The field of social entrepreneurship is also experiencing a set of challenges

The field of social entrepreneurship is also

This preview shows page 5 - 6 out of 12 pages.

The field of social entrepreneurship is also experiencing a set of challenges common to many nascent domains in that it is shaped or dominated by only a relatively small number of actors (Nicholls and Cho 2006). Among these actors are a few individuals (e.g., Bill Drayton, Jeff Skoll), a few foundations and affiliates (e.g., Ashoka, Skoll, Schwab, the Aspen Institute), and select media intermediaries (e.g., author David Bornstein, the maga- zine Fast Company , as well as PBS’s television series New Heroes ). These powerful actors provide resources and celebrity to those who are able and/or willing to help them achieve their objectives, and they therefore have been very effective in shaping the agendas and initiatives put forth by both social entrepreneurs and researchers. Local embeddedness (Shaw and Carter 2007, Mair and Marti 2009) also appears to be a driving assump- tion in social entrepreneurship research. Whereas many social innovations are created in locally embedded con- texts, there exist powerful examples of social innovations that travel well (microfinance) and social entrepreneurial organizations that are born global, such as Cafédi- rect. Social entrepreneurs also exist outside of as well as within existing corporations (Hemingway 2005). More recently, Austin and Reficco (2005) suggest the need to acknowledge and sustain corporate social intrapreneurs as integral to the process of corporate social entrepreneurship. The authors’ focus is on inte- grating social values within organizations while cogener- ating social value through partnerships with other orga- nizations. Some recent work by Kistruck and Beamish (2010) heads in this direction by emphasizing the impor- tance of social intrapreneurial efforts within existing organizations. Summary To summarize, we believe that a mission-focused defi- nition of social entrepreneurship provides the field with the potential to offer something unique to organization science. We also believe that current theories of orga- nization, both micro and macro, are unable to explain many of the social processes inherent in the creation of social value. This does not mean that we need to rein- vent the wheel and build brand new theories of organi- zation, but it does mean developing new insights into, for example, identity, networks, and institutions, with the potential to enrich theorizing in these areas. It also means counterbalancing purely individual-level analyses that have a tendency to idealize social entrepreneurs and social entrepreneurship with other perspectives that take context and social dynamics into account. Research Opportunities We now focus on a number of research directions we believe hold the most promise for social entrepreneur- ship scholars. Mair and Marti (2006) suggest future directions in the areas of structuration theory, institu- tional entrepreneurship, social capital, and social move- ments; Short et al. (2009) suggest a number of theoret- ical ideas that may be relevant to the study of social entrepreneurship. We build on their insights but also offer new ways in which to synthesize and extend some of these approaches. First, we begin with a call to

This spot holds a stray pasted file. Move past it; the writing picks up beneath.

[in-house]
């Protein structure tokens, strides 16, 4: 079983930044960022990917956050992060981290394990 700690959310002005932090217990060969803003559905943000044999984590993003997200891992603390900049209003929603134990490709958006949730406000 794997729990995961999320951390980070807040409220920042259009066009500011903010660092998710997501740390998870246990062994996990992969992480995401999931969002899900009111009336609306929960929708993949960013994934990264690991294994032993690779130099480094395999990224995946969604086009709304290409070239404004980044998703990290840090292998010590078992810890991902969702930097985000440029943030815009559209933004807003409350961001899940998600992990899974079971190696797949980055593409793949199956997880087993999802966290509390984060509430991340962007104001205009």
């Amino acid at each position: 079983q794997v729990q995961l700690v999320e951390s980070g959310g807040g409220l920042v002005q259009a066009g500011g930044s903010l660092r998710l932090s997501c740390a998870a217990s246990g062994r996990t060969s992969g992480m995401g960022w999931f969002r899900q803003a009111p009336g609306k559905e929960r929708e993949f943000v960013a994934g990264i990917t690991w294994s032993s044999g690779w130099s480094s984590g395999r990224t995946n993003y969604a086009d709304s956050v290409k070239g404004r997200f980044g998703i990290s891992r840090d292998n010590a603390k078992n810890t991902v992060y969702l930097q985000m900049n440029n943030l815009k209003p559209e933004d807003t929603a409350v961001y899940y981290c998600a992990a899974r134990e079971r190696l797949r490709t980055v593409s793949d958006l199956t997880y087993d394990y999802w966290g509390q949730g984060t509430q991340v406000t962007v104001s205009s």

• Left Quote Icon

    Student Picture

  • Left Quote Icon

    Student Picture

  • Left Quote Icon

    Student Picture